Getting back to Arne Duncan’s statement, it seems obvious that no one respects his views—especially legislators who are in bondage to oxymoronic thinking (or perhaps the more apropos term would be—moronic). Otherwise, if their brain cells were actually functioning on “an average level” they would increase budget allocations for education rather than cut them. Giving some states more money has proven that the lack of money is not the problem. The real problems that need addressing are standardized testing that in no way improve test scores. If we want to see an improvement in test scores we need to develop the means to motivate students to want to learn and provide teachers the opportunity to teach, not test. Teachers in classroom across the nation are bombarded with testing which yields no relatable results as to their efforts in the classroom.
Specifically, in Michigan the Detroit Public School system spends money for testing on a monthly and quarterly basis in addition to the State testing. Michigan has the lowest level of literacy across the nation with most only able to read at a fourth-grade level when the student is in high school. However, Michigan’s Tea Party Governor boasts improvement in graduation rates, but does the increase of students graduating mean much when they no reading comprehension skills? We have students who graduated from high school in college settings who do not know how to do simple division—add, subtract, multiply and divide. We cannot even consider their inability to do algebra or higher mathematics. For the record, the federal government and other foundations have poured good money after bad in their attempt to gain a measurable foothold in academics and have failed miserably.
First of all, anyone who wants to teach should know how to teach his or her subject content. Aspiring teachers should be qualified—through coursework and experiences—that demonstrate their ability to get the job done. In Michigan, twenty years ago—teachers were not tested to see what they knew or understand. They only had to complete the coursework to receive a teaching certificate. This is not to say it is the teachers’ fault! I hate people blaming the downward spiral of academic proficiency on the teachers. Educating a student—any student—should be a partnership between parents, teachers, and the community. At this point in our state (and this is probably true for others), there is no partnership because most parents will not engage in the process! Since I do not wish to be redundant in a diatribe against the Michigan School system, I suggest reading my findings in, “If Parents Cared Enough, Johnny and Juaneshia Could Read” available wherever books are sold.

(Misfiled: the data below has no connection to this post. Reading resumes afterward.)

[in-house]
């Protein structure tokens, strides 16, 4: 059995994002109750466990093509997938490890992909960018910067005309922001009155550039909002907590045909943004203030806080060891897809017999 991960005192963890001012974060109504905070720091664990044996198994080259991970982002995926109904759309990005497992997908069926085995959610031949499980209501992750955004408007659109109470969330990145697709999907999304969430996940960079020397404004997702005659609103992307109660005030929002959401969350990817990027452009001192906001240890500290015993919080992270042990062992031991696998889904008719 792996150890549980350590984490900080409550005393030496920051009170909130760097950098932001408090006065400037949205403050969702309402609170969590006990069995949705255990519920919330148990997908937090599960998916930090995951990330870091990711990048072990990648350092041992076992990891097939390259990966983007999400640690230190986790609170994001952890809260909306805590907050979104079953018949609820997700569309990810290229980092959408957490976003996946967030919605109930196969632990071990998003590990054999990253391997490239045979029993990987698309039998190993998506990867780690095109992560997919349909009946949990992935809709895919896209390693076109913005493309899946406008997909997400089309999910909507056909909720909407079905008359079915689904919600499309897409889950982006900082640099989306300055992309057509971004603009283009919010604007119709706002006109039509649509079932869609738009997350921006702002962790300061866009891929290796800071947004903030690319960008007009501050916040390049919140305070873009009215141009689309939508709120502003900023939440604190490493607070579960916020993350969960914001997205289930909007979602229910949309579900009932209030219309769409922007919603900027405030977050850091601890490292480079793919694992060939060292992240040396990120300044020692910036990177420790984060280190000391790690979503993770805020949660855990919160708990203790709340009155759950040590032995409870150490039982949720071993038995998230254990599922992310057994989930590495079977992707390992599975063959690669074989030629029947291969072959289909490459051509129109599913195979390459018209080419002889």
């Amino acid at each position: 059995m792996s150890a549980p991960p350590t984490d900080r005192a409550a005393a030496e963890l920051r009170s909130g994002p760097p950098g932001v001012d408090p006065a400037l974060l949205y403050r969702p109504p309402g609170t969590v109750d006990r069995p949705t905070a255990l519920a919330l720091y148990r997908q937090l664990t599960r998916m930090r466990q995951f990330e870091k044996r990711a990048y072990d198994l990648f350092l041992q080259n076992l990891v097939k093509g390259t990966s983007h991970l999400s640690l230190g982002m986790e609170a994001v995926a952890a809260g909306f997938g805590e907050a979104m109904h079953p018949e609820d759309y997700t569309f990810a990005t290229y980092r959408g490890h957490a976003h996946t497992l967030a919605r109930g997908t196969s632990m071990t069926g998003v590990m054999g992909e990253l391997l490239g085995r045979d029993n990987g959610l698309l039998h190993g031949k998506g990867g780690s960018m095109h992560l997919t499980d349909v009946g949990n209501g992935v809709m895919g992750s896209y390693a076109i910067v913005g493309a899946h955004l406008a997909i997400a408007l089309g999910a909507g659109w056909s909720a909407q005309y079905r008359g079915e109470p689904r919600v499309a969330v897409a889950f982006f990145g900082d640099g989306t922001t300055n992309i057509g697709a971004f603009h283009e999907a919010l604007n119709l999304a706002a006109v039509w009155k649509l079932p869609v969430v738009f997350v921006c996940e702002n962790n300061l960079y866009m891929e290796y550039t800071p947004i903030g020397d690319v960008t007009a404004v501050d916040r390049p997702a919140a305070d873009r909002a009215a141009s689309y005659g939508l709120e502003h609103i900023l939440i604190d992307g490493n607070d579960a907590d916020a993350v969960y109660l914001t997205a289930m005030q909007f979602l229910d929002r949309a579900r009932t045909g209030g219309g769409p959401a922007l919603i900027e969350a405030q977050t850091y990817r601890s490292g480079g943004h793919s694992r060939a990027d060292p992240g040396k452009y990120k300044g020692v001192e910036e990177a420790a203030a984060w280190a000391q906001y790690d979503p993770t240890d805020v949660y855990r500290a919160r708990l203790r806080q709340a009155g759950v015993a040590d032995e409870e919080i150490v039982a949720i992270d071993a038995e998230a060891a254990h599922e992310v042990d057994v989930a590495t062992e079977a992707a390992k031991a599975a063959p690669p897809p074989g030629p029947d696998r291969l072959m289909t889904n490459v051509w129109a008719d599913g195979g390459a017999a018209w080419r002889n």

Another foil to keeping academics competitive was the course of action taken by a Superintendent in Detroit who arbitrarily decided that teachers did not need to teach grammar in an English class. What he really meant was that the “black students” did not need to know grammar or they might be able to compete with their counterparts from the suburbs for quality jobs. For the record, I am not a racist; I just call things the way I see them since there was no justification for this course of action. Even with the foolish, not every black person is incapable of using the language appropriately. After all, I am black and have up to this point, demonstrated competency in using Standard American English. Now, twenty years later, the students in Detroit School Systems and in surrounding suburbs do not know how to use Standard American English because some idiot(s) decided it should not be taught. This is why, our students cannot write proficiently. They are reading with an inadequate proficiency level because all the testing does not allow time for them to read anything of substance as part of the “standardized” curriculum.
What education really needs is to get back to basics and leave all the pseudo-reforms in the pit they have dug, along with those who proposed them. How does all this factor into resulting in ravaging politicism? The legislative changes that take place that attempt to be politically correct are digging trenches we may not be able to survive.
How does this factor into the equation? Textbook publishing companies connect with legislators and they climb into the proverbial bed of allegiance with kickbacks to those creating legislation and money for all to enjoy. This is the real reason for the educational gap in measured achievements. What we have as our guiding influence in many areas is a pseudo-façade of anyone caring about the students, but all wanting their share of the till.
Upcoming sections–legislative morality, religious deficits, parenthood, looking forward